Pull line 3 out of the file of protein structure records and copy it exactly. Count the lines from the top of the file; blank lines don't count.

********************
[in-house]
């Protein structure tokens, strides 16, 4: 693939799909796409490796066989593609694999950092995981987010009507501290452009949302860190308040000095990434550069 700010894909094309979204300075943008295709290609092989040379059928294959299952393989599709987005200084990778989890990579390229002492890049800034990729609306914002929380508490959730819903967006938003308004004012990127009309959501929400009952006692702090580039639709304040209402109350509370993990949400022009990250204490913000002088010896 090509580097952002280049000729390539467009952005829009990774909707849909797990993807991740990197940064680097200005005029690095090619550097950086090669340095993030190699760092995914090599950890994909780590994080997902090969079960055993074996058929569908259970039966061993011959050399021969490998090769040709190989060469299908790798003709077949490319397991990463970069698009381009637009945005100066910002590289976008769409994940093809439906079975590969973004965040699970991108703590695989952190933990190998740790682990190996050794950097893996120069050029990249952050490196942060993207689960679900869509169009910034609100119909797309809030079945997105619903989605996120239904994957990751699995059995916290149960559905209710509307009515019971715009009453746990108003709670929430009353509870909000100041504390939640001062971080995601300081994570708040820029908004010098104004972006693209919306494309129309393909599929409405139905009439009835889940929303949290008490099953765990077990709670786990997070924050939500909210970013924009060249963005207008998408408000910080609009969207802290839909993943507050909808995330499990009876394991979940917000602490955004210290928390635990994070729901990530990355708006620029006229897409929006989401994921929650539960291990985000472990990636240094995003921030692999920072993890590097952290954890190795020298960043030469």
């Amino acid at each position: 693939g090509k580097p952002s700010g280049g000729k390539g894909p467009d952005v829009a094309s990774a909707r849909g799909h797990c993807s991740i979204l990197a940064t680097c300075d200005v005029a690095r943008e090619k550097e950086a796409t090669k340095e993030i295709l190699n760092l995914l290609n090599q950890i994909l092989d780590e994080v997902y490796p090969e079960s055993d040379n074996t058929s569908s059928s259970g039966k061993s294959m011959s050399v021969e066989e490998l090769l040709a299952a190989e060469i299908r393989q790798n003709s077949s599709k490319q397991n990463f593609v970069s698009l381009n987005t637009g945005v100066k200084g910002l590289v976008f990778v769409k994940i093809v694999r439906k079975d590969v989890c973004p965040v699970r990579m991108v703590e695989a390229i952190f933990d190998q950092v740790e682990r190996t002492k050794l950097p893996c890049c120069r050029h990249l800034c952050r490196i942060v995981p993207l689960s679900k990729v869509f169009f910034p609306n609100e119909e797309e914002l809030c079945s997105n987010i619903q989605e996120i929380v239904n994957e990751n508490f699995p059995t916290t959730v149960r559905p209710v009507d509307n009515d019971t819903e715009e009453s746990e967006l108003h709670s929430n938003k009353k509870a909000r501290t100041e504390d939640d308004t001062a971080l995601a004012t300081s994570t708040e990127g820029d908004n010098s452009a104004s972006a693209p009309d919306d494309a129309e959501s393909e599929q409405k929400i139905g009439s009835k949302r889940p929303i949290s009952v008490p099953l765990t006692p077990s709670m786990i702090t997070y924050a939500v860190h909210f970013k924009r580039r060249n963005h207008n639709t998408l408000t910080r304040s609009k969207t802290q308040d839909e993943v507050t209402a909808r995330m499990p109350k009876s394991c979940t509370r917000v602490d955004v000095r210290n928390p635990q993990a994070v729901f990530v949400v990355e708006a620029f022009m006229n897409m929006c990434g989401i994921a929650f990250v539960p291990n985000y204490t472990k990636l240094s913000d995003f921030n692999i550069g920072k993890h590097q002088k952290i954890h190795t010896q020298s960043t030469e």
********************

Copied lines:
């Amino acid at each position: 693939g090509k580097p952002s700010g280049g000729k390539g894909p467009d952005v829009a094309s990774a909707r849909g799909h797990c993807s991740i979204l990197a940064t680097c300075d200005v005029a690095r943008e090619k550097e950086a796409t090669k340095e993030i295709l190699n760092l995914l290609n090599q950890i994909l092989d780590e994080v997902y490796p090969e079960s055993d040379n074996t058929s569908s059928s259970g039966k061993s294959m011959s050399v021969e066989e490998l090769l040709a299952a190989e060469i299908r393989q790798n003709s077949s599709k490319q397991n990463f593609v970069s698009l381009n987005t637009g945005v100066k200084g910002l590289v976008f990778v769409k994940i093809v694999r439906k079975d590969v989890c973004p965040v699970r990579m991108v703590e695989a390229i952190f933990d190998q950092v740790e682990r190996t002492k050794l950097p893996c890049c120069r050029h990249l800034c952050r490196i942060v995981p993207l689960s679900k990729v869509f169009f910034p609306n609100e119909e797309e914002l809030c079945s997105n987010i619903q989605e996120i929380v239904n994957e990751n508490f699995p059995t916290t959730v149960r559905p209710v009507d509307n009515d019971t819903e715009e009453s746990e967006l108003h709670s929430n938003k009353k509870a909000r501290t100041e504390d939640d308004t001062a971080l995601a004012t300081s994570t708040e990127g820029d908004n010098s452009a104004s972006a693209p009309d919306d494309a129309e959501s393909e599929q409405k929400i139905g009439s009835k949302r889940p929303i949290s009952v008490p099953l765990t006692p077990s709670m786990i702090t997070y924050a939500v860190h909210f970013k924009r580039r060249n963005h207008n639709t998408l408000t910080r304040s609009k969207t802290q308040d839909e993943v507050t209402a909808r995330m499990p109350k009876s394991c979940t509370r917000v602490d955004v000095r210290n928390p635990q993990a994070v729901f990530v949400v990355e708006a620029f022009m006229n897409m929006c990434g989401i994921a929650f990250v539960p291990n985000y204490t472990k990636l240094s913000d995003f921030n692999i550069g920072k993890h590097q002088k952290i954890h190795t010896q020298s960043t030469e």